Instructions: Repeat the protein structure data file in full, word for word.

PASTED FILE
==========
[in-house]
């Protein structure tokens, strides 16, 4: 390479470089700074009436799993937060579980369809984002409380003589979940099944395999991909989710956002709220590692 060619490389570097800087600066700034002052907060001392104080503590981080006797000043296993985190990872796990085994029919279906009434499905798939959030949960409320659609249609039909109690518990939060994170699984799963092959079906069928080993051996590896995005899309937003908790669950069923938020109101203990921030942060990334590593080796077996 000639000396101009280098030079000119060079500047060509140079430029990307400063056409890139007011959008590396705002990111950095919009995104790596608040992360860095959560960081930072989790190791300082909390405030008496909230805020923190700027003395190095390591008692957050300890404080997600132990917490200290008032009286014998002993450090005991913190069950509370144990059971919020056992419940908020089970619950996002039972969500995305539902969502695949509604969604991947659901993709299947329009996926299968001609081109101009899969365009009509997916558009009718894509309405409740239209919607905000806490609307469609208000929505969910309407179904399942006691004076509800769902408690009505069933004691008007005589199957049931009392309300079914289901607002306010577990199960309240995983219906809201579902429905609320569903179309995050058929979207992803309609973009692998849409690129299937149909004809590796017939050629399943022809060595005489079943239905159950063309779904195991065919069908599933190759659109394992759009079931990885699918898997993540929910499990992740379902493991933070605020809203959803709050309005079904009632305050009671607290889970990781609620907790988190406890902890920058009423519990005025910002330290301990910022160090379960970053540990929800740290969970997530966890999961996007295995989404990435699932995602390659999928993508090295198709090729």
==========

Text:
[in-house]
């Protein structure tokens, strides 16, 4: 390479470089700074009436799993937060579980369809984002409380003589979940099944395999991909989710956002709220590692 060619490389570097800087600066700034002052907060001392104080503590981080006797000043296993985190990872796990085994029919279906009434499905798939959030949960409320659609249609039909109690518990939060994170699984799963092959079906069928080993051996590896995005899309937003908790669950069923938020109101203990921030942060990334590593080796077996 000639000396101009280098030079000119060079500047060509140079430029990307400063056409890139007011959008590396705002990111950095919009995104790596608040992360860095959560960081930072989790190791300082909390405030008496909230805020923190700027003395190095390591008692957050300890404080997600132990917490200290008032009286014998002993450090005991913190069950509370144990059971919020056992419940908020089970619950996002039972969500995305539902969502695949509604969604991947659901993709299947329009996926299968001609081109101009899969365009009509997916558009009718894509309405409740239209919607905000806490609307469609208000929505969910309407179904399942006691004076509800769902408690009505069933004691008007005589199957049931009392309300079914289901607002306010577990199960309240995983219906809201579902429905609320569903179309995050058929979207992803309609973009692998849409690129299937149909004809590796017939050629399943022809060595005489079943239905159950063309779904195991065919069908599933190759659109394992759009079931990885699918898997993540929910499990992740379902493991933070605020809203959803709050309005079904009632305050009671607290889970990781609620907790988190406890902890920058009423519990005025910002330290301990910022160090379960970053540990929800740290969970997530966890999961996007295995989404990435699932995602390659999928993508090295198709090729």